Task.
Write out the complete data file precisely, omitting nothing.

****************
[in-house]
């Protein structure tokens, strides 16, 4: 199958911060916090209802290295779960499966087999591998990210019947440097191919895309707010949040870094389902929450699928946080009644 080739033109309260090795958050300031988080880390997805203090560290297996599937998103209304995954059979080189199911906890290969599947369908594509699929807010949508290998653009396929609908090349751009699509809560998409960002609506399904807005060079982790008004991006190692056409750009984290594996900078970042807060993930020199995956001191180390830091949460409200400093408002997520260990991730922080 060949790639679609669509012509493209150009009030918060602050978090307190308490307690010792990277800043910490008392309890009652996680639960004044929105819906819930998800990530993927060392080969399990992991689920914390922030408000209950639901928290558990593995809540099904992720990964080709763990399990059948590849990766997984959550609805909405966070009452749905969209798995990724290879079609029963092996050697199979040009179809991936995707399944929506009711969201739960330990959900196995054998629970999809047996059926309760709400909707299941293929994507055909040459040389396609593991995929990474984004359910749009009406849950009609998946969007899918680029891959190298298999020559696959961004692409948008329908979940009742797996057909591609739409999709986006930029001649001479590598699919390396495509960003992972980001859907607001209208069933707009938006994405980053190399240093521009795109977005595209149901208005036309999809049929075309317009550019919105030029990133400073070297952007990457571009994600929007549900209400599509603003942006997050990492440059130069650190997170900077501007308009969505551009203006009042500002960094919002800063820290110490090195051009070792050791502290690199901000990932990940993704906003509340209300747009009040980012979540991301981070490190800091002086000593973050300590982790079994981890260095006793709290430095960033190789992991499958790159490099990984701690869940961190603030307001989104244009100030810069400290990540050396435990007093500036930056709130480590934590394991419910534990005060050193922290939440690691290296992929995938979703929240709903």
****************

[in-house]
């Protein structure tokens, strides 16, 4: 199958911060916090209802290295779960499966087999591998990210019947440097191919895309707010949040870094389902929450699928946080009644 080739033109309260090795958050300031988080880390997805203090560290297996599937998103209304995954059979080189199911906890290969599947369908594509699929807010949508290998653009396929609908090349751009699509809560998409960002609506399904807005060079982790008004991006190692056409750009984290594996900078970042807060993930020199995956001191180390830091949460409200400093408002997520260990991730922080 060949790639679609669509012509493209150009009030918060602050978090307190308490307690010792990277800043910490008392309890009652996680639960004044929105819906819930998800990530993927060392080969399990992991689920914390922030408000209950639901928290558990593995809540099904992720990964080709763990399990059948590849990766997984959550609805909405966070009452749905969209798995990724290879079609029963092996050697199979040009179809991936995707399944929506009711969201739960330990959900196995054998629970999809047996059926309760709400909707299941293929994507055909040459040389396609593991995929990474984004359910749009009406849950009609998946969007899918680029891959190298298999020559696959961004692409948008329908979940009742797996057909591609739409999709986006930029001649001479590598699919390396495509960003992972980001859907607001209208069933707009938006994405980053190399240093521009795109977005595209149901208005036309999809049929075309317009550019919105030029990133400073070297952007990457571009994600929007549900209400599509603003942006997050990492440059130069650190997170900077501007308009969505551009203006009042500002960094919002800063820290110490090195051009070792050791502290690199901000990932990940993704906003509340209300747009009040980012979540991301981070490190800091002086000593973050300590982790079994981890260095006793709290430095960033190789992991499958790159490099990984701690869940961190603030307001989104244009100030810069400290990540050396435990007093500036930056709130480590934590394991419910534990005060050193922290939440690691290296992929995938979703929240709903």